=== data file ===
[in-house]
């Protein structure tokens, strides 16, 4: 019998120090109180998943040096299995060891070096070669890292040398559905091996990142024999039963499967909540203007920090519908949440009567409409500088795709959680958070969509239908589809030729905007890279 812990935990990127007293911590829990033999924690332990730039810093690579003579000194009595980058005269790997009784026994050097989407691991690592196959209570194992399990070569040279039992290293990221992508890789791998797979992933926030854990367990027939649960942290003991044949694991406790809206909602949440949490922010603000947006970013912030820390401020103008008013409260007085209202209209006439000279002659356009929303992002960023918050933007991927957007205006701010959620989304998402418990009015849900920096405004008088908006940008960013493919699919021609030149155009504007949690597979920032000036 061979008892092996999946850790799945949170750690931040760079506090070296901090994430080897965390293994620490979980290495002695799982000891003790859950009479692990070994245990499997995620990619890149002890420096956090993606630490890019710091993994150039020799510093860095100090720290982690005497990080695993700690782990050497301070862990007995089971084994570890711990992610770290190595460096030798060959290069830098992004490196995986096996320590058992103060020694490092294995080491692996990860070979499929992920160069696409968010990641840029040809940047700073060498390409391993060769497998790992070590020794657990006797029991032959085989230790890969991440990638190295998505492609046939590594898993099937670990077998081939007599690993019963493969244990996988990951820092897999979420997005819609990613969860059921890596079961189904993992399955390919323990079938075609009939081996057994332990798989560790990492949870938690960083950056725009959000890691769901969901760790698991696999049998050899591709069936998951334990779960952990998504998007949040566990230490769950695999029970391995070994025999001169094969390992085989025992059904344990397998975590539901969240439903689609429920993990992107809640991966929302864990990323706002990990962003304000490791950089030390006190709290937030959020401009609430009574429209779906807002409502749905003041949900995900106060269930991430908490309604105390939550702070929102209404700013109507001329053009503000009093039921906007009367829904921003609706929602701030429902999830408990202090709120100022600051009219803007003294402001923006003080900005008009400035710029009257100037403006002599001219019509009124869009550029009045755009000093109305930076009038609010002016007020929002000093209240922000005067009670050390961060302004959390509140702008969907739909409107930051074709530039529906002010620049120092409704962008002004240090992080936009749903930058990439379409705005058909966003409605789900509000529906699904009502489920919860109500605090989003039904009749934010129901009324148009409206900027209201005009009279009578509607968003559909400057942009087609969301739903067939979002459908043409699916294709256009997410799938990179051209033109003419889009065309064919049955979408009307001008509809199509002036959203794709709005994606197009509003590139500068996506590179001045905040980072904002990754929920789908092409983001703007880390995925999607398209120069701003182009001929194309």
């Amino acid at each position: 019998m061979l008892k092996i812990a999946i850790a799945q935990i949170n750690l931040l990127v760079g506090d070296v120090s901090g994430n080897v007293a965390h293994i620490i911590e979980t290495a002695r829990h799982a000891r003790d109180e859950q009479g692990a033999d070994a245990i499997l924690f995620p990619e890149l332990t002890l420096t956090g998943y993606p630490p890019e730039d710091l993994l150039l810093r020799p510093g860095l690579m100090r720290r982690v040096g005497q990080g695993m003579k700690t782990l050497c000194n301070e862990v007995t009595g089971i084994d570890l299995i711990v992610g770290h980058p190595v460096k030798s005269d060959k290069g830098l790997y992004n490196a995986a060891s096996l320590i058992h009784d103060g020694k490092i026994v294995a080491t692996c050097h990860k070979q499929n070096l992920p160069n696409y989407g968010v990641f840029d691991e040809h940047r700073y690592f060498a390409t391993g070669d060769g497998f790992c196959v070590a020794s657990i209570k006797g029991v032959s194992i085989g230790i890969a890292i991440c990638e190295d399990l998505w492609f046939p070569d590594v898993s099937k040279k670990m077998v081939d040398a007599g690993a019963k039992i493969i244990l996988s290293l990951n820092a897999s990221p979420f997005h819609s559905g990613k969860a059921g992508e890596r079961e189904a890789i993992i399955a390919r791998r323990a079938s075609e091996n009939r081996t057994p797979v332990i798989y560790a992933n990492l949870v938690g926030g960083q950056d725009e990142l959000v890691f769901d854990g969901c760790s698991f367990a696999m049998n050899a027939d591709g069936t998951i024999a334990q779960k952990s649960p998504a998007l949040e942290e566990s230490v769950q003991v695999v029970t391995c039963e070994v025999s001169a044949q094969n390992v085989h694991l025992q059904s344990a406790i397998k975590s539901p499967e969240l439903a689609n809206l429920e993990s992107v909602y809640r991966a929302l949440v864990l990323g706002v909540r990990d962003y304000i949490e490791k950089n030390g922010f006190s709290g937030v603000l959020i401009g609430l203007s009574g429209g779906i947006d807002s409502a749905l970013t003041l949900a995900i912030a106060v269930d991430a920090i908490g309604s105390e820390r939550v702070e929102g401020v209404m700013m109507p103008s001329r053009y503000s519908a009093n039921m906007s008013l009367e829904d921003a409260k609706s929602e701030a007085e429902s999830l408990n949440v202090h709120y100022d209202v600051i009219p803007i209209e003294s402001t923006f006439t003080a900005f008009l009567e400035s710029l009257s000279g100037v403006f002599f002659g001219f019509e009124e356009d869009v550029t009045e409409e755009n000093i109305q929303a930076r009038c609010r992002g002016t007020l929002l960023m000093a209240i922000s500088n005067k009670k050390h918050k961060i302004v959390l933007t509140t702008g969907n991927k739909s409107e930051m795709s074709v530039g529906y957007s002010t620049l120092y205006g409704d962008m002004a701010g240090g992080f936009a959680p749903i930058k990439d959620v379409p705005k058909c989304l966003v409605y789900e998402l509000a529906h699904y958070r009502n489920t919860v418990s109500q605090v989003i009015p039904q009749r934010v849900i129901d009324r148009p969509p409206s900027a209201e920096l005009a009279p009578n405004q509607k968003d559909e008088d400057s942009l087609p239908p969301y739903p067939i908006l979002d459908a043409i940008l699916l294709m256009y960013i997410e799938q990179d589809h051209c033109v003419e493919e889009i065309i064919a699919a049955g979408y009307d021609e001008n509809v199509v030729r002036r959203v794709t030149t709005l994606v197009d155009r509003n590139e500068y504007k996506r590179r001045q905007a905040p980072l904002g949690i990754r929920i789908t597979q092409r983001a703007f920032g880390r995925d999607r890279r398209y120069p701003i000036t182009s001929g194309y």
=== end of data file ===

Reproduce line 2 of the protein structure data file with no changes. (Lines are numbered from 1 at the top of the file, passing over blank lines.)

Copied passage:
């Protein structure tokens, strides 16, 4: 019998120090109180998943040096299995060891070096070669890292040398559905091996990142024999039963499967909540203007920090519908949440009567409409500088795709959680958070969509239908589809030729905007890279 812990935990990127007293911590829990033999924690332990730039810093690579003579000194009595980058005269790997009784026994050097989407691991690592196959209570194992399990070569040279039992290293990221992508890789791998797979992933926030854990367990027939649960942290003991044949694991406790809206909602949440949490922010603000947006970013912030820390401020103008008013409260007085209202209209006439000279002659356009929303992002960023918050933007991927957007205006701010959620989304998402418990009015849900920096405004008088908006940008960013493919699919021609030149155009504007949690597979920032000036 061979008892092996999946850790799945949170750690931040760079506090070296901090994430080897965390293994620490979980290495002695799982000891003790859950009479692990070994245990499997995620990619890149002890420096956090993606630490890019710091993994150039020799510093860095100090720290982690005497990080695993700690782990050497301070862990007995089971084994570890711990992610770290190595460096030798060959290069830098992004490196995986096996320590058992103060020694490092294995080491692996990860070979499929992920160069696409968010990641840029040809940047700073060498390409391993060769497998790992070590020794657990006797029991032959085989230790890969991440990638190295998505492609046939590594898993099937670990077998081939007599690993019963493969244990996988990951820092897999979420997005819609990613969860059921890596079961189904993992399955390919323990079938075609009939081996057994332990798989560790990492949870938690960083950056725009959000890691769901969901760790698991696999049998050899591709069936998951334990779960952990998504998007949040566990230490769950695999029970391995070994025999001169094969390992085989025992059904344990397998975590539901969240439903689609429920993990992107809640991966929302864990990323706002990990962003304000490791950089030390006190709290937030959020401009609430009574429209779906807002409502749905003041949900995900106060269930991430908490309604105390939550702070929102209404700013109507001329053009503000009093039921906007009367829904921003609706929602701030429902999830408990202090709120100022600051009219803007003294402001923006003080900005008009400035710029009257100037403006002599001219019509009124869009550029009045755009000093109305930076009038609010002016007020929002000093209240922000005067009670050390961060302004959390509140702008969907739909409107930051074709530039529906002010620049120092409704962008002004240090992080936009749903930058990439379409705005058909966003409605789900509000529906699904009502489920919860109500605090989003039904009749934010129901009324148009409206900027209201005009009279009578509607968003559909400057942009087609969301739903067939979002459908043409699916294709256009997410799938990179051209033109003419889009065309064919049955979408009307001008509809199509002036959203794709709005994606197009509003590139500068996506590179001045905040980072904002990754929920789908092409983001703007880390995925999607398209120069701003182009001929194309």